Landslides occur in all U.S. states and
territories. In a landslide, masses of
rock, earth, or debris move down a slope.
Landslides may be small or large, slow
or rapid. They are activated by storms,
earthquakes, volcanic eruptions, fires,
and human modification of land.
Debris and mud flows are rivers of rock,
earth, and other debris saturated with
water. They develop when water rapidly
accumulates in the ground, during heavy
rainfall or rapid snowmelt, changing the
earth into a fl owing river of mud or “slurry.” They
flow can rapidly, striking with little
or no warning at avalanche speeds. They
also can travel several miles from their
source, growing in size as they pick up
trees, boulders, cars, and other materials.
Landslide problems can be caused by land
mismanagement, particularly in mountain,
canyon, and coastal regions. Land-use zoning,
professional inspections, and proper design
can minimize many landslide, mudflow, and
debris flow problems.
Before a Landslide or Debris Flow
The following are steps you can take
to protect yourself from the effects
of a landslide or debris flow:
- Do not build near steep slopes,
close to mountain edges, near drainage
ways, or natural erosion valleys.
- Get a ground assessment of your
- Consult an appropriate professional
expert for advice on corrective measures.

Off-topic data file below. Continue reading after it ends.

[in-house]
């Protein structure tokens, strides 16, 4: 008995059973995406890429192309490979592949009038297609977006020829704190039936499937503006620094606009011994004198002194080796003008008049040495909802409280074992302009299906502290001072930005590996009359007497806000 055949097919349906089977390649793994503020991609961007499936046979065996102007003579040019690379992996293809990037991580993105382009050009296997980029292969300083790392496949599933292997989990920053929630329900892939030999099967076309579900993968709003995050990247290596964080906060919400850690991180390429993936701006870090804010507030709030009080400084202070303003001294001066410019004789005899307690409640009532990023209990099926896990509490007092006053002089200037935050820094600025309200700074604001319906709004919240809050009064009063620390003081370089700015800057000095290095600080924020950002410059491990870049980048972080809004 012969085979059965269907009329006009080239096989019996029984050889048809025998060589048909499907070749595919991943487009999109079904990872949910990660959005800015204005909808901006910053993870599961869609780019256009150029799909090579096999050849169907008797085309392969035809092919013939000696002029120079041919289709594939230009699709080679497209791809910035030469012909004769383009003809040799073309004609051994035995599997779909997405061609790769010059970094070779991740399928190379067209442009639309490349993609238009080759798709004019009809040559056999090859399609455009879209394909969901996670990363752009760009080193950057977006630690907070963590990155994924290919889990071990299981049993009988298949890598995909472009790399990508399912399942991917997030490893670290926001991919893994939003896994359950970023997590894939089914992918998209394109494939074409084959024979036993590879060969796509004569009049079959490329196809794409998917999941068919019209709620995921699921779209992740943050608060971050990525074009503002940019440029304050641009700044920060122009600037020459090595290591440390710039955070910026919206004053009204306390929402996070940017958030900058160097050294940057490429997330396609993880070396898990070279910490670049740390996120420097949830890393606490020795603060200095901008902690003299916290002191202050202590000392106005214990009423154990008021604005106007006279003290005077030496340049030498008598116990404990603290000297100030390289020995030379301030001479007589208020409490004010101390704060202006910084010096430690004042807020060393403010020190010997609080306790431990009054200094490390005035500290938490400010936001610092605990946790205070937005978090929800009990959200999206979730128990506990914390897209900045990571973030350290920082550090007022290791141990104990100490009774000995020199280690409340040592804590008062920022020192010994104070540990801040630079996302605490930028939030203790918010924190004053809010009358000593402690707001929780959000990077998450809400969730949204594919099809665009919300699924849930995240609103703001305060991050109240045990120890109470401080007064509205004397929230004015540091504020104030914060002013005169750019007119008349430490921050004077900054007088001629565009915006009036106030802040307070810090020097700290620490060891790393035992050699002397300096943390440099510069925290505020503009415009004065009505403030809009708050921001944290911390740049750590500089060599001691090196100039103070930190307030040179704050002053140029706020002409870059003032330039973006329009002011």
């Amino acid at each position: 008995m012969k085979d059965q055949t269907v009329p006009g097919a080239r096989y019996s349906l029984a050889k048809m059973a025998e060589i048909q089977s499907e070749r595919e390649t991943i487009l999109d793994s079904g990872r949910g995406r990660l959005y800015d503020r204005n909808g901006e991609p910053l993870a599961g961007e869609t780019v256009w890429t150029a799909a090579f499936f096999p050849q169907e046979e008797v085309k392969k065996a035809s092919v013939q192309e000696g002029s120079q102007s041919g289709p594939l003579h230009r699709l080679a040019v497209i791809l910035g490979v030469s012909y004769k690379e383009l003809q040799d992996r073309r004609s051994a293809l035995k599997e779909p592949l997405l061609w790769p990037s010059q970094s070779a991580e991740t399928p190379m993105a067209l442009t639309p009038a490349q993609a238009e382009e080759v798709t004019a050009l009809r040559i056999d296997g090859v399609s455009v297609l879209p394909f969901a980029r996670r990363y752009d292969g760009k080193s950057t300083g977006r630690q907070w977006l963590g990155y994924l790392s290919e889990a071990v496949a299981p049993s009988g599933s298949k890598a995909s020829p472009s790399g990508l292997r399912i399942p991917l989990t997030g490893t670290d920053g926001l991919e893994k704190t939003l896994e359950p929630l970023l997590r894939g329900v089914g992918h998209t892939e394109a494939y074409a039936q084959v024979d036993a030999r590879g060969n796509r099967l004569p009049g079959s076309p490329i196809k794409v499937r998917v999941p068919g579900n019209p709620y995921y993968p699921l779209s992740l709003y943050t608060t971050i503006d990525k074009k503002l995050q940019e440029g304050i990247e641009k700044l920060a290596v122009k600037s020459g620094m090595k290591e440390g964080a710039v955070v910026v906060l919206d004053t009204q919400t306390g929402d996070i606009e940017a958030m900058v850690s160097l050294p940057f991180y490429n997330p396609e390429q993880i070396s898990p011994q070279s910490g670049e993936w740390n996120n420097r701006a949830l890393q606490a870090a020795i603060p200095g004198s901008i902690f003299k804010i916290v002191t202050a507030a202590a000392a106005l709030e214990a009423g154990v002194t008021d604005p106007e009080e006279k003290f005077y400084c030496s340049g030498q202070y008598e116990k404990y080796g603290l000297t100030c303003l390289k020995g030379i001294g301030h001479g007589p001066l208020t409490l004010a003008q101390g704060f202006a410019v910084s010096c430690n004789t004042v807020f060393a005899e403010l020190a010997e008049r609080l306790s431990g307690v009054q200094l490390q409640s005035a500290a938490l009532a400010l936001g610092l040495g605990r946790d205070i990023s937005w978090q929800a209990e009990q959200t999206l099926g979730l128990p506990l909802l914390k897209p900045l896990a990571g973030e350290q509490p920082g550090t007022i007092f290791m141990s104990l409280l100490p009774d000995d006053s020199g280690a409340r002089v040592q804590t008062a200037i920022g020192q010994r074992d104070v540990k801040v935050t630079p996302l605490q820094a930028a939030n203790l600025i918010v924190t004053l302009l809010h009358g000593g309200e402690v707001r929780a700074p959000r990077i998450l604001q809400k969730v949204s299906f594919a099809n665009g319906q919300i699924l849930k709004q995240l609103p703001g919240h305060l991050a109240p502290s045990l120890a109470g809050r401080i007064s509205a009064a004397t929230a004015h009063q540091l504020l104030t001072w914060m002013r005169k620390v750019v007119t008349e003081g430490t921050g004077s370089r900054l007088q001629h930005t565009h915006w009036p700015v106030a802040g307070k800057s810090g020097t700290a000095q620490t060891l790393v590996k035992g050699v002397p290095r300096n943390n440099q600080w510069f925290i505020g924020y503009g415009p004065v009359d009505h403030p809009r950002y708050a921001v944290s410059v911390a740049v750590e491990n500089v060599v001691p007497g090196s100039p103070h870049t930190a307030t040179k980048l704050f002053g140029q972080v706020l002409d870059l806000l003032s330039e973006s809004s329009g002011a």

- Minimize home hazards by having
flexible pipe fittings installed
to avoid gas or water leaks, as flexible fittings
are more resistant to breakage (only
the gas company or professionals should install
- Changes occur in your landscape
such as patterns of storm-water drainage
on slopes (especially the places
where runoff water converges) land movement,
small slides, flows, or progressively
- Doors or windows stick or jam for
the first time.
- New cracks appear in plaster, tile,
brick, or foundations.
- Outside walls, walks, or stairs
begin pulling away from the building.
- Slowly developing, widening cracks
appear on the ground or on paved
areas such as streets or driveways.
- Underground utility lines break.
- Bulging ground appears at the base
of a slope.
- Water breaks through the ground
surface in new locations.
- Fences, retaining walls, utility
poles, or trees tilt or move.
- A faint rumbling sound that increases
in volume is noticeable as the landslide
- The ground slopes downward in one
direction and may begin shifting
in that direction under your feet.
- Unusual sounds, such as trees cracking
or boulders knocking together, might
indicate moving debris.
- Collapsed pavement, mud, fallen
rocks, and other indications of possible
debris flow can be seen when driving
(embankments along roadsides are particularly susceptible
During a Landslide or Debris Flow
The following are guidelines for what you
should do if a landslide or debris flow
- Move away from the path of a
landslide or debris flow as quickly as
- Curl into a tight ball and protect
your head if escape is not possible.
After a Landslide or Debris Flow
The following are guidelines for the period
following a landslide:
- Stay away from the slide area.
There may be danger of additional slides.
- Check for injured and trapped persons
near the slide, without entering the
direct slide area. Direct rescuers to their locations.
- Watch for associated dangers such
as broken electrical, water, gas, and
sewage lines and damaged roadways and railways.
- Replant damaged ground as soon as
possible since erosion caused by loss
of ground cover can lead to fl ash flooding
and additional landslides in the near
- Seek advice from a geotechnical expert
for evaluating landslide hazards or
designing corrective techniques to reduce landslide